Tuesday, January 02, 2007

Sprinting - Tilting your bike (goes for climbing too)

This is from cyclingforums.com (which I posted). It's been cleaned up a bit for the blog.

As a rider with shorter legs who loves sprinting (say, like Abdujaporov), i.e. not like Cipo or Boonen or those tall guys, I always wondered why Abdu got such a raw deal on "throwing his bike around". I thought he rocked his bike a normal amount.

I *don't* have any scientific proof to back this up but this is my theory:

1. A rider can exert more force downward with their legs than their total body weight. I just saw a clip on YouTube of a guy doing 2300 lbs on the leg sled thing - eight times. He's a big guy but way less than 2300 lbs (he also squated 800 lbs, watching the bar flex like a wet noodle was incredible)
2. In order to exert more downward force than your body weight, you need to pull up on the corresponding side of the handlebar. For example, to push down on the right pedal with, say, 300 lbs of force, you need to pull up with 300-(your body weight) amount of force.
3. The most efficient way to exert that amount of force is to lift straight up. If you lift at an angle, you have to do more work to get the resultant "X" lbs of upwards force.
4. In order to make the lift angle perpendicular, the rider needs to move the part of the handlebar where it is being held to the same vertical plane as the pedal.
5. Since the pedal is anywhere from 7-10 cm off of center and the bar is anywhere from 20-23 cm off center, the bars need to be moved "inward", i.e. closer to center.
6. To move the bars inward, you can lift or drop the bar. Lifting the bar is easier since you're already exerting a lifting motion. If you drop the bar, your downward pedaling force will exacerbate your bike flopping onto its side.
7. Depending on your bar to pedal height difference, it will require a different amount of tilt to line the bar up with the pedal. A shorter frame will be tilted much more, a taller frame not as much, even taking into account wider bars on the taller frame.

This last thing is why I don't think Abdu was tilting his bike excessively. He was tilting his (very small) bike enough to line up his drops and his pedals, relatively speaking. Okay, he ran into that Coke Can in Paris, but Wilfred Nelison ran into the cop and no one pointed that out if the cop wasn't there, the Belgian would have hit the barriers sticking out about 5-10 feet past the cop.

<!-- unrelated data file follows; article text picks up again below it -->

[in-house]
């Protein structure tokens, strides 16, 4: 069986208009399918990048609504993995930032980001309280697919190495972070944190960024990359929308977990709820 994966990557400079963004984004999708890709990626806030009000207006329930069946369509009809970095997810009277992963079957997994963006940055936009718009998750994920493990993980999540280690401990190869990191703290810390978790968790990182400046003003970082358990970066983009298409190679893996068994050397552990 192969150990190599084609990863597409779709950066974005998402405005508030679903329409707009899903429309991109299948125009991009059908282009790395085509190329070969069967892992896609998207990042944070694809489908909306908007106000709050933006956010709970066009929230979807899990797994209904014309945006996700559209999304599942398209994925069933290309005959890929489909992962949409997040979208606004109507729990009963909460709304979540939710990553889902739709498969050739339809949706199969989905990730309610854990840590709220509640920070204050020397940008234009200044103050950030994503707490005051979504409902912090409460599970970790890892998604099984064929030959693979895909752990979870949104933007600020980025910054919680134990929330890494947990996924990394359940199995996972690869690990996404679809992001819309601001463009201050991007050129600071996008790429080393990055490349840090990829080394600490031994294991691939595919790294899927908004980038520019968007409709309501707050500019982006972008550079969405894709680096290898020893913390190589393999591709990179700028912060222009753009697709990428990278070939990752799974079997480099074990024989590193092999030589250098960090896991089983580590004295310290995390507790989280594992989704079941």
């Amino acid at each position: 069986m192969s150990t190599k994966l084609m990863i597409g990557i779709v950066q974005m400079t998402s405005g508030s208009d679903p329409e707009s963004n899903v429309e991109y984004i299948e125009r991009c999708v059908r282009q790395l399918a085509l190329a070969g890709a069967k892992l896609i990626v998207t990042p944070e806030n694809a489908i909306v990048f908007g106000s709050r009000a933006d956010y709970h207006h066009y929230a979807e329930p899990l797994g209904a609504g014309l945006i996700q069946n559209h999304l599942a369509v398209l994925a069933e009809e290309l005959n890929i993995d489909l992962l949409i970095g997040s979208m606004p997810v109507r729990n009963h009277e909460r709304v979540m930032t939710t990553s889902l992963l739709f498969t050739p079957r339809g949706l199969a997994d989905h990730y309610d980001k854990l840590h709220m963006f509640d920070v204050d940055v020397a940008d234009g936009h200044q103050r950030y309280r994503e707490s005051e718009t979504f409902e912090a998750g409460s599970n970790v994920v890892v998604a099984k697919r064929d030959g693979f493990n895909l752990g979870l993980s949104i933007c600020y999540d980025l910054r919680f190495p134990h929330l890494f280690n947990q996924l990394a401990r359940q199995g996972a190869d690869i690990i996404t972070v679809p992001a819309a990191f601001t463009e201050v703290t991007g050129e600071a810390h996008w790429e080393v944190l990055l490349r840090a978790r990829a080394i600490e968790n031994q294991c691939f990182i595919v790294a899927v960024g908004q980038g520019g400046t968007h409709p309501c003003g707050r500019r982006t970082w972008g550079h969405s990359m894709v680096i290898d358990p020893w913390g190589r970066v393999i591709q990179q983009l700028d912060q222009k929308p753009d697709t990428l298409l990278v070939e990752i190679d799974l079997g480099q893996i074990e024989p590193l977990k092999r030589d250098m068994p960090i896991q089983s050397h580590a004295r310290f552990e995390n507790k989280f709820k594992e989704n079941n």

Some heretical evidence (kind of like Christopher Columbus noting that the masts of ships drop down, not shrink into the distance - no proof per se but he thought the world was round based on that.... or was that more elementary school propaganda?) - when you get out of the saddle on the trainer, you move your upper body side to side.

Well I should say that *I* do this. I theorize that I do this is to get my weight over the pedal. To paraphrase a particular saying, "If the pedal can't come to me, I'll go to the pedal." On the road I don't move my body over like that too much unless I'm goofing off, pedaling really slowly, or totally blown. This is also a typical thing to see on the road, even in the saddle - the "rolling shoulders" thing that points out when a rider is vulnerable to attack. The rider is simply moving more of their weight to the downstroke side of the bike. This lets them put a slight bit more pressure downwards without too much upper body work.

Again, no scientific proof (watts or pounds or whatever) but after a lot of racing, a lot of sprinting, watching a lot of tapes, and studying optimizing sprinting for a very long time, this is what I think is happening.

1 comment:

Anonymous said...

I like this topic. More sprinting posts, Aki.
Not only did Abdu's bike sway side to side, the wheel turned and flopped somewhat as he pedaled. Seemed like he effectively did a mini slalom type of deal as he sprints out of saddle. Old riding buddy of mine Mike and I used to play "Guess The Pro" by imitating the idiosyncratic riding styles of various riders. I always did Abdu and the slalom wheel thing and he did Zabel: very up and down stiff upper body pushing straight down on the pedals like pistons in a car engine, his head bobbing up and down with his legs. I think Adbu used more of each pedal revolution with his more body motion while Zabel seemed limited to "muscling" the pedals more straight down by being more rigid. Robbie McEwen is a current smaller rider that seems more like Abdu. He also tends to be able to be more nimble moving around in the field during the sprint to find a way to the front whereas a Zabel or Cipollini power sprinter was more like a diesel truck straight to the finish line.
As for my style, someone once taught me to first hold the drops (non-anatomic of course) in the deep part of the curve before the flats and rotate my wrists out so that I could get more pulling leverage (ever notice the pro sprinters with their elbows sticking out?). To start sprinting, lift your butt off the saddle just enough to clear the tip of the seat and push forward and down on the pedals to begin the acceleration while pulling BACK on the bars. Sort of like pushing against a wall with your foot while pulling on the handle to open a stuck door. As you get up to speed, move your body forward gradually to be more over the pedals which facilitates a faster spin once you're up to speed. You get more "muscle" for the jump by pushing/pulling forward, then move forward to spin and maintain speed.
Gotta love the old "Tashkent Terror", though... Still kickingmyself for not getting his autograph when he came to the Tour DuPont back in '94. I did get a photo with Lance in his World Champ stripes, though, which is cool.